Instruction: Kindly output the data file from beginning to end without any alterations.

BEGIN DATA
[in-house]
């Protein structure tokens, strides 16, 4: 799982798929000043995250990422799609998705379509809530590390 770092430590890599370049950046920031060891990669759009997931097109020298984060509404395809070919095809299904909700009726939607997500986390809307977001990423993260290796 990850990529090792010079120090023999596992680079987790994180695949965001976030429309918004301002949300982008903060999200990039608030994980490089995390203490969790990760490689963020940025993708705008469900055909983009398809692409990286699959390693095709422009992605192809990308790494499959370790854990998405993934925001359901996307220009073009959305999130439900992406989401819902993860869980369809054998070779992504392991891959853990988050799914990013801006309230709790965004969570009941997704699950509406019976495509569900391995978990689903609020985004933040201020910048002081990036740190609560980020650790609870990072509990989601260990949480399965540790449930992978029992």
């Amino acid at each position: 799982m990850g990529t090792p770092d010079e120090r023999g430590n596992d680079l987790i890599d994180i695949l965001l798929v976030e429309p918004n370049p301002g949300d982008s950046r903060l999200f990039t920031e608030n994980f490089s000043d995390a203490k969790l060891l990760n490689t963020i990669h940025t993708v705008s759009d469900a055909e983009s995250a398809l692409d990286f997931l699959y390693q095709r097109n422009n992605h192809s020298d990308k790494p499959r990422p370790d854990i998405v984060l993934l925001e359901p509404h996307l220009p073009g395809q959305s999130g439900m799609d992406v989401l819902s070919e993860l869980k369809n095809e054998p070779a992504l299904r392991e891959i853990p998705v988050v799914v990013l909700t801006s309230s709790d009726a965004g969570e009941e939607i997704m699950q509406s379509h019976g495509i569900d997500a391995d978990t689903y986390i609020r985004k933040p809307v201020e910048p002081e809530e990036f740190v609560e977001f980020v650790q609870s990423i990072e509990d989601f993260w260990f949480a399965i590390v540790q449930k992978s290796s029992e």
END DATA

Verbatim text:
[in-house]
């Protein structure tokens, strides 16, 4: 799982798929000043995250990422799609998705379509809530590390 770092430590890599370049950046920031060891990669759009997931097109020298984060509404395809070919095809299904909700009726939607997500986390809307977001990423993260290796 990850990529090792010079120090023999596992680079987790994180695949965001976030429309918004301002949300982008903060999200990039608030994980490089995390203490969790990760490689963020940025993708705008469900055909983009398809692409990286699959390693095709422009992605192809990308790494499959370790854990998405993934925001359901996307220009073009959305999130439900992406989401819902993860869980369809054998070779992504392991891959853990988050799914990013801006309230709790965004969570009941997704699950509406019976495509569900391995978990689903609020985004933040201020910048002081990036740190609560980020650790609870990072509990989601260990949480399965540790449930992978029992």
């Amino acid at each position: 799982m990850g990529t090792p770092d010079e120090r023999g430590n596992d680079l987790i890599d994180i695949l965001l798929v976030e429309p918004n370049p301002g949300d982008s950046r903060l999200f990039t920031e608030n994980f490089s000043d995390a203490k969790l060891l990760n490689t963020i990669h940025t993708v705008s759009d469900a055909e983009s995250a398809l692409d990286f997931l699959y390693q095709r097109n422009n992605h192809s020298d990308k790494p499959r990422p370790d854990i998405v984060l993934l925001e359901p509404h996307l220009p073009g395809q959305s999130g439900m799609d992406v989401l819902s070919e993860l869980k369809n095809e054998p070779a992504l299904r392991e891959i853990p998705v988050v799914v990013l909700t801006s309230s709790d009726a965004g969570e009941e939607i997704m699950q509406s379509h019976g495509i569900d997500a391995d978990t689903y986390i609020r985004k933040p809307v201020e910048p002081e809530e990036f740190v609560e977001f980020v650790q609870s990423i990072e509990d989601f993260w260990f949480a399965i590390v540790q449930k992978s290796s029992e």